The Chinese government has fined Alibaba and two other companies for not reporting past deals, closing a regulatory grey area that China’s foreign-listed tech companies have enjoyed for more than a decade.
China’s market regulator said on Monday it had fined Alibaba, Tencent-backed online bookstore China Literature and logistics group Shenzhen Hive Box for failing to ask for regulatory approval for deals made as early as 2014.
The move signals Beijing’s determination to bring China’s tech giants to heel after a decade of fairly unrestricted growth. Last month, regulators unveiled draft antitrust regulations that sent Chinese tech stocks crashing. Before that, regulators suddenly halted Ant Group’s Shanghai public offering, which would have been the world’s largest.
While big Chinese tech companies such as Alibaba and Tencent make hundreds of acquisitions every year, they have so far not had to seek explicit antitrust approval for deals.
“The rule has always been there, it’s just not been enforced. This is a clear signal that companies structured as variable interest entities are not exempted any longer,” said Scott Yu of law firm Zhong Lun.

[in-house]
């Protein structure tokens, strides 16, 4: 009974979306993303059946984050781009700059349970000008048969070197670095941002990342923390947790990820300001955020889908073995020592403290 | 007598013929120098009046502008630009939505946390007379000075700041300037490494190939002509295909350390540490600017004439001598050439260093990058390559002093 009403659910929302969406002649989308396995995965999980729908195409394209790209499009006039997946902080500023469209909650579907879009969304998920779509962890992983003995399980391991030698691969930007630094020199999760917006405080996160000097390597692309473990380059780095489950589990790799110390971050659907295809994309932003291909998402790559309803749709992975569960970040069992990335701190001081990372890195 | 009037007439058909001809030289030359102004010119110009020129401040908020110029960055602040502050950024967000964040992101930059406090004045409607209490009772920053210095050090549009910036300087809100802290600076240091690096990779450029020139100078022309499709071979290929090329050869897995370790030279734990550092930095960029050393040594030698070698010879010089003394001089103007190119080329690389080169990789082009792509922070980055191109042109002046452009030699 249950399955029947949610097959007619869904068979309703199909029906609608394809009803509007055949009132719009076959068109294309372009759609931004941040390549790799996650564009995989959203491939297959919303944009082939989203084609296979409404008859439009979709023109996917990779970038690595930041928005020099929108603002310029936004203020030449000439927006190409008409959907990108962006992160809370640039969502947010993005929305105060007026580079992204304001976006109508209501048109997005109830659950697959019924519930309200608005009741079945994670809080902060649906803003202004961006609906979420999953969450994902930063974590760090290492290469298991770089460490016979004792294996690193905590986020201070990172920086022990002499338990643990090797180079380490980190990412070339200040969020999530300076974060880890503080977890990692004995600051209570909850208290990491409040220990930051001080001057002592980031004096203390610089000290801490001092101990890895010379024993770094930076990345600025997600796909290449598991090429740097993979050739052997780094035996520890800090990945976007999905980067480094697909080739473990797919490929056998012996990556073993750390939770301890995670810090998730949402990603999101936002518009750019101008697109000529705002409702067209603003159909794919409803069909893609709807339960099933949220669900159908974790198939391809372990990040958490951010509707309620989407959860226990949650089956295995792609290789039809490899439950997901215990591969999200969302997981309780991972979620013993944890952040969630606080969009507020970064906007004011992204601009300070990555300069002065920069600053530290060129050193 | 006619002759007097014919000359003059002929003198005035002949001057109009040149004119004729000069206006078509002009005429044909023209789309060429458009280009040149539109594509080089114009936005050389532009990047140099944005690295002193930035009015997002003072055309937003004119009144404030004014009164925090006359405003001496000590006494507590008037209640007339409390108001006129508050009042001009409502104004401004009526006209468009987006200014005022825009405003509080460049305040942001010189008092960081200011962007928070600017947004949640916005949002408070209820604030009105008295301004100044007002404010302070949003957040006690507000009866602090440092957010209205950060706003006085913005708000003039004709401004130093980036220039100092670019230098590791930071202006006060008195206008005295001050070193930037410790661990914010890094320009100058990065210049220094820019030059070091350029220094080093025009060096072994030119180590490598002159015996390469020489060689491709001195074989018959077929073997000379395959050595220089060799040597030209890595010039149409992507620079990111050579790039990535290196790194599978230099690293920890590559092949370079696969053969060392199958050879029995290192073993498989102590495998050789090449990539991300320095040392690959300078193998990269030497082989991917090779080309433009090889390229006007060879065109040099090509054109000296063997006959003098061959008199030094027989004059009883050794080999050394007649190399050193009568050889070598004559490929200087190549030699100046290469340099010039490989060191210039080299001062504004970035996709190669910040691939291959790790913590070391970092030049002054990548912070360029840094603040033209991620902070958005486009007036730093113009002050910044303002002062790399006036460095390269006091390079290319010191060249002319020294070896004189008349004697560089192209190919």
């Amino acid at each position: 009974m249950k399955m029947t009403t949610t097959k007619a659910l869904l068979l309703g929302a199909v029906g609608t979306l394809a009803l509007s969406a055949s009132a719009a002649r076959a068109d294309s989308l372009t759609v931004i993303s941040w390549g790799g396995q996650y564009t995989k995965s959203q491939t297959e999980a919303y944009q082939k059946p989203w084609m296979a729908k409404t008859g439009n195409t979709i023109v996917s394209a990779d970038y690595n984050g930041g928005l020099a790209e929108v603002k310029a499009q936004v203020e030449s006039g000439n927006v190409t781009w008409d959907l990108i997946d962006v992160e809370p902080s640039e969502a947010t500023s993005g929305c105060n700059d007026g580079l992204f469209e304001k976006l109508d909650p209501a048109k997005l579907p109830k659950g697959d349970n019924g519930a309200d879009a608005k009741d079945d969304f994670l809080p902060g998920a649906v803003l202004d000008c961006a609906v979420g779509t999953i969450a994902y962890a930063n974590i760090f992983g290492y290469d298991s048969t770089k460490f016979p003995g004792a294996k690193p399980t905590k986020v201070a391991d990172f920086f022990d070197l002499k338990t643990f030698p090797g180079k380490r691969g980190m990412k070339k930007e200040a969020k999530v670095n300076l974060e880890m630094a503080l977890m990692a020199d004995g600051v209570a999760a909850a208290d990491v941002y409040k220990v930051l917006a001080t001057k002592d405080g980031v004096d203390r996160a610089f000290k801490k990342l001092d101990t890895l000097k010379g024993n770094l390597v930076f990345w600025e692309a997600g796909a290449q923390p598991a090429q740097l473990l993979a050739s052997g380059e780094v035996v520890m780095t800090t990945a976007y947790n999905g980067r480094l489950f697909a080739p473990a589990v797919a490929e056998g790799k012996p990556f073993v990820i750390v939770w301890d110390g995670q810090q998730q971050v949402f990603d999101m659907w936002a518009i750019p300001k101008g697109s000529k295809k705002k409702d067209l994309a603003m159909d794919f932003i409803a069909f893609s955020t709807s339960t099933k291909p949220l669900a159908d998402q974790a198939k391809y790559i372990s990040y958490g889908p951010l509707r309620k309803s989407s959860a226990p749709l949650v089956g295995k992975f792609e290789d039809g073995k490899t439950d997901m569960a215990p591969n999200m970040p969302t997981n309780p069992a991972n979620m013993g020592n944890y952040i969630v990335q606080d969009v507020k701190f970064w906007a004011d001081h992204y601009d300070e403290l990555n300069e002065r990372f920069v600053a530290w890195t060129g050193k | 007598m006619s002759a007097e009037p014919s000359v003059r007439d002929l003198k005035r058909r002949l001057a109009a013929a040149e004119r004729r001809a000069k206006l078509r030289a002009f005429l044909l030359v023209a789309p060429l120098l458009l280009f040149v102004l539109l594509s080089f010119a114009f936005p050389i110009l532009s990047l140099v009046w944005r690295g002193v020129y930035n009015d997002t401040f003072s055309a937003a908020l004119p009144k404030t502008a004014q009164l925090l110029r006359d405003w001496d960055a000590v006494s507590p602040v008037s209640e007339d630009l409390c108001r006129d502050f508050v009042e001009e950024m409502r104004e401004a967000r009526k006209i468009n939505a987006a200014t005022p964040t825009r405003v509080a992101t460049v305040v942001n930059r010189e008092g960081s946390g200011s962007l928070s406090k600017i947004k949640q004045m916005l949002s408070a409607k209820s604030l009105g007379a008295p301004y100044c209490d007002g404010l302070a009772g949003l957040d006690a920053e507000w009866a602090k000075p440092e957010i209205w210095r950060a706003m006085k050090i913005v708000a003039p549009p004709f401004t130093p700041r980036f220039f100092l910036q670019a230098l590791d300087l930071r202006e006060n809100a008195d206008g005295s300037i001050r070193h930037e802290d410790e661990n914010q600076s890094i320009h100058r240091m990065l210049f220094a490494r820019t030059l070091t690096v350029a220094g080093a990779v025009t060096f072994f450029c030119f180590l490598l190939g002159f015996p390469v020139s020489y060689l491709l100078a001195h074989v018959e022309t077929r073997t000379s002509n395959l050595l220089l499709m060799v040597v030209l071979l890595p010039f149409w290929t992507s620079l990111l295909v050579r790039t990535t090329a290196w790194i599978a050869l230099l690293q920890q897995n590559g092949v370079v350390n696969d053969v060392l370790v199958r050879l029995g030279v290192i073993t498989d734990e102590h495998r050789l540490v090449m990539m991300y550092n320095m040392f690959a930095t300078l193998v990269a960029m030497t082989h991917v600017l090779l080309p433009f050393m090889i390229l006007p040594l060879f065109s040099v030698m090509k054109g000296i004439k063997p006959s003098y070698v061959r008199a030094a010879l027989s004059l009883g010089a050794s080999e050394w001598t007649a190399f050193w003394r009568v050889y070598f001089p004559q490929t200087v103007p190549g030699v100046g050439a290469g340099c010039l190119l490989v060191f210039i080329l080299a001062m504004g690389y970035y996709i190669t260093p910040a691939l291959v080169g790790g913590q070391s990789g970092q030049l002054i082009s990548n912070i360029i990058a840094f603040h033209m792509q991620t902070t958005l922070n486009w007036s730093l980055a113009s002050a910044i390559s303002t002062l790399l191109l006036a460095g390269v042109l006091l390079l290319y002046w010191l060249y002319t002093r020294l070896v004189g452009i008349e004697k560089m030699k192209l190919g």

Although China’s Monopoly Law states all companies should first notify authorities of deals above a certain size, firms using the “variable interest entity” (VIE) legal structure have so far not suffered enforcement and have also avoided filing for approval.
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The VIE structure has commonly been used by tech groups such as Tencent and Alibaba to get round restrictions on raising foreign capital, and thus list on foreign stock exchanges. It has also been used by foreign companies to enter the Chinese market.
“The regulators have never pursued a failure-to-notify case against a VIE before. This is saying: ‘You can’t do whatever you want now, and you can’t hide behind the VIE structure,’” said a Beijing-based lawyer who wished to remain anonymous.
The State Administration for Market Regulation said on Monday that although the fines of Rmb500,000 ($76,000) per company were “relatively low”, it hoped the penalties would act as a “deterrence” and “send a signal to society of strengthening internet antitrust law, to dispel the attitudes that some companies have — that they can wait and see and enjoy flukes of luck”.
Regulators have warned in recent months of the problems of increasing market concentration of online platforms and the need to act against monopolies, in a move widely read by analysts and lawyers as being aimed at Alibaba and its payments affiliate Ant Financial.
“Antitrust complaints against platforms are increasing by the day, and makes clear that the development of the online economy has come with some risks for competition,” SAMR said on Monday.